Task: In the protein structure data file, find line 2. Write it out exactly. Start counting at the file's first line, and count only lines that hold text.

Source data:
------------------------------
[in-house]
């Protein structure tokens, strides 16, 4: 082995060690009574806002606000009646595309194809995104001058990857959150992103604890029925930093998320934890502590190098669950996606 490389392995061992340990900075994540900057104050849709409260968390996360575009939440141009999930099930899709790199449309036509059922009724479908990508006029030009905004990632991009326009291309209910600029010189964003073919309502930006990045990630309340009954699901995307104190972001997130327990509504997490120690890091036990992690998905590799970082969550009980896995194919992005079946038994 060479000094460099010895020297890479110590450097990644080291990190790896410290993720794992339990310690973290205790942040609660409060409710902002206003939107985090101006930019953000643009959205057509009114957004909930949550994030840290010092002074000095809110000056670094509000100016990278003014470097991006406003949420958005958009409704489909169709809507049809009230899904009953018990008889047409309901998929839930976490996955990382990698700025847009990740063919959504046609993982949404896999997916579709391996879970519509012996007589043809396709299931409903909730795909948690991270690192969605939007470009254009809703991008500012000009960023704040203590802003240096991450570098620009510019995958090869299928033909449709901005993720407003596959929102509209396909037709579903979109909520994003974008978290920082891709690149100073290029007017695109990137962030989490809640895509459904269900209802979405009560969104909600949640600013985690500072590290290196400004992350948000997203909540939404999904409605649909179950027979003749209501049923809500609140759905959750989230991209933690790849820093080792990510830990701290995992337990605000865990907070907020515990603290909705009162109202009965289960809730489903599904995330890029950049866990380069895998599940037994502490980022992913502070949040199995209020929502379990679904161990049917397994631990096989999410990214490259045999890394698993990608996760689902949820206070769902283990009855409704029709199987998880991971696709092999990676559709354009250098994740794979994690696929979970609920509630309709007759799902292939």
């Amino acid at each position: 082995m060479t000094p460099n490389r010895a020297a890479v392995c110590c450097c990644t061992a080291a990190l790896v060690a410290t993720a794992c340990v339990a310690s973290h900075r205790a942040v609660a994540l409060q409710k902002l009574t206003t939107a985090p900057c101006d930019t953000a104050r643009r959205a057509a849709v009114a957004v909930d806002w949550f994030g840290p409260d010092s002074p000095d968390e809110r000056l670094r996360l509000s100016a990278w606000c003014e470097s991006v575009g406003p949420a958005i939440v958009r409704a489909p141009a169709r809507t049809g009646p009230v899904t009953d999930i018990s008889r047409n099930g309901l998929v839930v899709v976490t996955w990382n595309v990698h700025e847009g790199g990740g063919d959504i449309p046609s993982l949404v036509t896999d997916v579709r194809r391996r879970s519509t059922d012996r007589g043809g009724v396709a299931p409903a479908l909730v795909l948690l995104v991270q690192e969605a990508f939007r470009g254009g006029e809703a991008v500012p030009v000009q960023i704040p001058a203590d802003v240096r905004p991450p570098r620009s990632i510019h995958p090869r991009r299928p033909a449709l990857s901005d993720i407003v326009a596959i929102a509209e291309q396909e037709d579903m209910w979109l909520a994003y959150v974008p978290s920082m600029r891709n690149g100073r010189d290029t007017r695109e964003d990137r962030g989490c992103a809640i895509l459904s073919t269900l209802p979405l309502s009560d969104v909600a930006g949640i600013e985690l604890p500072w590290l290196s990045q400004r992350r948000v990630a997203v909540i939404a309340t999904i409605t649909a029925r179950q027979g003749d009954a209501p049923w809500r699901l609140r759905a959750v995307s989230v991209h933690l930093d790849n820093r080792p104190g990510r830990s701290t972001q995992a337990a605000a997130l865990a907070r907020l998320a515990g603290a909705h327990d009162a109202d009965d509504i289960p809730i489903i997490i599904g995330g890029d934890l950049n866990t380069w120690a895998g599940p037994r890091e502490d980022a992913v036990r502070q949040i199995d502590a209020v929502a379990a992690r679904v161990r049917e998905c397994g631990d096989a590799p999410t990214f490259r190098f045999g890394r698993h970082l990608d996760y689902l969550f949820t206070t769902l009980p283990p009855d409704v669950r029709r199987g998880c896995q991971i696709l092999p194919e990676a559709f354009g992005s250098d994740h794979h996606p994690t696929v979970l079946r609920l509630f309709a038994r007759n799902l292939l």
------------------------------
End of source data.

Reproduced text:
């Protein structure tokens, strides 16, 4: 082995060690009574806002606000009646595309194809995104001058990857959150992103604890029925930093998320934890502590190098669950996606 490389392995061992340990900075994540900057104050849709409260968390996360575009939440141009999930099930899709790199449309036509059922009724479908990508006029030009905004990632991009326009291309209910600029010189964003073919309502930006990045990630309340009954699901995307104190972001997130327990509504997490120690890091036990992690998905590799970082969550009980896995194919992005079946038994 060479000094460099010895020297890479110590450097990644080291990190790896410290993720794992339990310690973290205790942040609660409060409710902002206003939107985090101006930019953000643009959205057509009114957004909930949550994030840290010092002074000095809110000056670094509000100016990278003014470097991006406003949420958005958009409704489909169709809507049809009230899904009953018990008889047409309901998929839930976490996955990382990698700025847009990740063919959504046609993982949404896999997916579709391996879970519509012996007589043809396709299931409903909730795909948690991270690192969605939007470009254009809703991008500012000009960023704040203590802003240096991450570098620009510019995958090869299928033909449709901005993720407003596959929102509209396909037709579903979109909520994003974008978290920082891709690149100073290029007017695109990137962030989490809640895509459904269900209802979405009560969104909600949640600013985690500072590290290196400004992350948000997203909540939404999904409605649909179950027979003749209501049923809500609140759905959750989230991209933690790849820093080792990510830990701290995992337990605000865990907070907020515990603290909705009162109202009965289960809730489903599904995330890029950049866990380069895998599940037994502490980022992913502070949040199995209020929502379990679904161990049917397994631990096989999410990214490259045999890394698993990608996760689902949820206070769902283990009855409704029709199987998880991971696709092999990676559709354009250098994740794979994690696929979970609920509630309709007759799902292939």